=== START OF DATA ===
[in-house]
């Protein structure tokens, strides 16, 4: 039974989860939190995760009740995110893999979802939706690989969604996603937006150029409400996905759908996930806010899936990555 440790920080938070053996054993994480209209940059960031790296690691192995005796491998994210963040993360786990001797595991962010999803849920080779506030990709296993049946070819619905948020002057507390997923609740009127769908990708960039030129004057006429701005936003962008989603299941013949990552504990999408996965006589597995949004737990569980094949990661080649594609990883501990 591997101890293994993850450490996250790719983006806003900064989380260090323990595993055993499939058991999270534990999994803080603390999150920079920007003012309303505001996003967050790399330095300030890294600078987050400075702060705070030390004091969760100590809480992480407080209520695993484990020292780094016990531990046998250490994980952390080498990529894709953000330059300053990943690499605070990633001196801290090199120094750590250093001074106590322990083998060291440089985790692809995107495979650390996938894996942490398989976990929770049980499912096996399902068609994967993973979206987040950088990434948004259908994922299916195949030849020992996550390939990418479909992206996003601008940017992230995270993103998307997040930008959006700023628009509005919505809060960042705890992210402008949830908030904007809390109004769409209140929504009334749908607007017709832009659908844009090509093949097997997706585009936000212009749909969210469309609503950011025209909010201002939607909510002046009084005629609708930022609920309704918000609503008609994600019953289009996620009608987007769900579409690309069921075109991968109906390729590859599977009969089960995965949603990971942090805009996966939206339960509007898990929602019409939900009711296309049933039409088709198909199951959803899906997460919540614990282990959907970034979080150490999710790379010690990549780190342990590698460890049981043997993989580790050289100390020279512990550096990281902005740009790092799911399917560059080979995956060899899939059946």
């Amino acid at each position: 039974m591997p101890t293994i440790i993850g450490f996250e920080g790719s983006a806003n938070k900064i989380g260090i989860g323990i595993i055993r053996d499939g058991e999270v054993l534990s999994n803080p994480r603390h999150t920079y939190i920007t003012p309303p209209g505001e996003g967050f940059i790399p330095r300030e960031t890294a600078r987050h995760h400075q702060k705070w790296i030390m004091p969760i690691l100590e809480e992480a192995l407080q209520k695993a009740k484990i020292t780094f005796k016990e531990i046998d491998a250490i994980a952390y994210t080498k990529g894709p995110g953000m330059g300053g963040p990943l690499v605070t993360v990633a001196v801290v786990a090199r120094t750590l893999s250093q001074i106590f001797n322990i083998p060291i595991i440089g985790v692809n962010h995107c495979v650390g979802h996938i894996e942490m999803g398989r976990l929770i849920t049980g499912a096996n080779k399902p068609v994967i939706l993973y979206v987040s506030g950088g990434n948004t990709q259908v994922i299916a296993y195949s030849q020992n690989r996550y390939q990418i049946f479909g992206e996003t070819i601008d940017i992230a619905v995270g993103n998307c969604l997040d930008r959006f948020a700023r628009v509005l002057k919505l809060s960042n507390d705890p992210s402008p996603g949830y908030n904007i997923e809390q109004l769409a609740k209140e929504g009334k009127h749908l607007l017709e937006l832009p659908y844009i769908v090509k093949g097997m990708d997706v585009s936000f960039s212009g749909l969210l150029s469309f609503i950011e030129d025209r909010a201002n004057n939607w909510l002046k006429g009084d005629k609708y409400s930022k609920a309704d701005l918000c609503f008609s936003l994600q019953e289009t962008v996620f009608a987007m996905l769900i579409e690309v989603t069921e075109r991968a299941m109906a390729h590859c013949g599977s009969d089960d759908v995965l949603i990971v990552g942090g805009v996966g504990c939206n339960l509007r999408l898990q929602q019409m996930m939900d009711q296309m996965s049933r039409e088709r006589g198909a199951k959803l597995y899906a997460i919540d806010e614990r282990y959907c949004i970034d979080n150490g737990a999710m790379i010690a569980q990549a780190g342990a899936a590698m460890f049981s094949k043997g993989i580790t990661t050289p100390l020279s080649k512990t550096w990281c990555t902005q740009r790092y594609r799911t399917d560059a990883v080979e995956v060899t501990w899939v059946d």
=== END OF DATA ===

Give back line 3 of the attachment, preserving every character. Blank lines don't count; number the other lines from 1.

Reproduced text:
């Amino acid at each position: 039974m591997p101890t293994i440790i993850g450490f996250e920080g790719s983006a806003n938070k900064i989380g260090i989860g323990i595993i055993r053996d499939g058991e999270v054993l534990s999994n803080p994480r603390h999150t920079y939190i920007t003012p309303p209209g505001e996003g967050f940059i790399p330095r300030e960031t890294a600078r987050h995760h400075q702060k705070w790296i030390m004091p969760i690691l100590e809480e992480a192995l407080q209520k695993a009740k484990i020292t780094f005796k016990e531990i046998d491998a250490i994980a952390y994210t080498k990529g894709p995110g953000m330059g300053g963040p990943l690499v605070t993360v990633a001196v801290v786990a090199r120094t750590l893999s250093q001074i106590f001797n322990i083998p060291i595991i440089g985790v692809n962010h995107c495979v650390g979802h996938i894996e942490m999803g398989r976990l929770i849920t049980g499912a096996n080779k399902p068609v994967i939706l993973y979206v987040s506030g950088g990434n948004t990709q259908v994922i299916a296993y195949s030849q020992n690989r996550y390939q990418i049946f479909g992206e996003t070819i601008d940017i992230a619905v995270g993103n998307c969604l997040d930008r959006f948020a700023r628009v509005l002057k919505l809060s960042n507390d705890p992210s402008p996603g949830y908030n904007i997923e809390q109004l769409a609740k209140e929504g009334k009127h749908l607007l017709e937006l832009p659908y844009i769908v090509k093949g097997m990708d997706v585009s936000f960039s212009g749909l969210l150029s469309f609503i950011e030129d025209r909010a201002n004057n939607w909510l002046k006429g009084d005629k609708y409400s930022k609920a309704d701005l918000c609503f008609s936003l994600q019953e289009t962008v996620f009608a987007m996905l769900i579409e690309v989603t069921e075109r991968a299941m109906a390729h590859c013949g599977s009969d089960d759908v995965l949603i990971v990552g942090g805009v996966g504990c939206n339960l509007r999408l898990q929602q019409m996930m939900d009711q296309m996965s049933r039409e088709r006589g198909a199951k959803l597995y899906a997460i919540d806010e614990r282990y959907c949004i970034d979080n150490g737990a999710m790379i010690a569980q990549a780190g342990a899936a590698m460890f049981s094949k043997g993989i580790t990661t050289p100390l020279s080649k512990t550096w990281c990555t902005q740009r790092y594609r799911t399917d560059a990883v080979e995956v060899t501990w899939v059946d």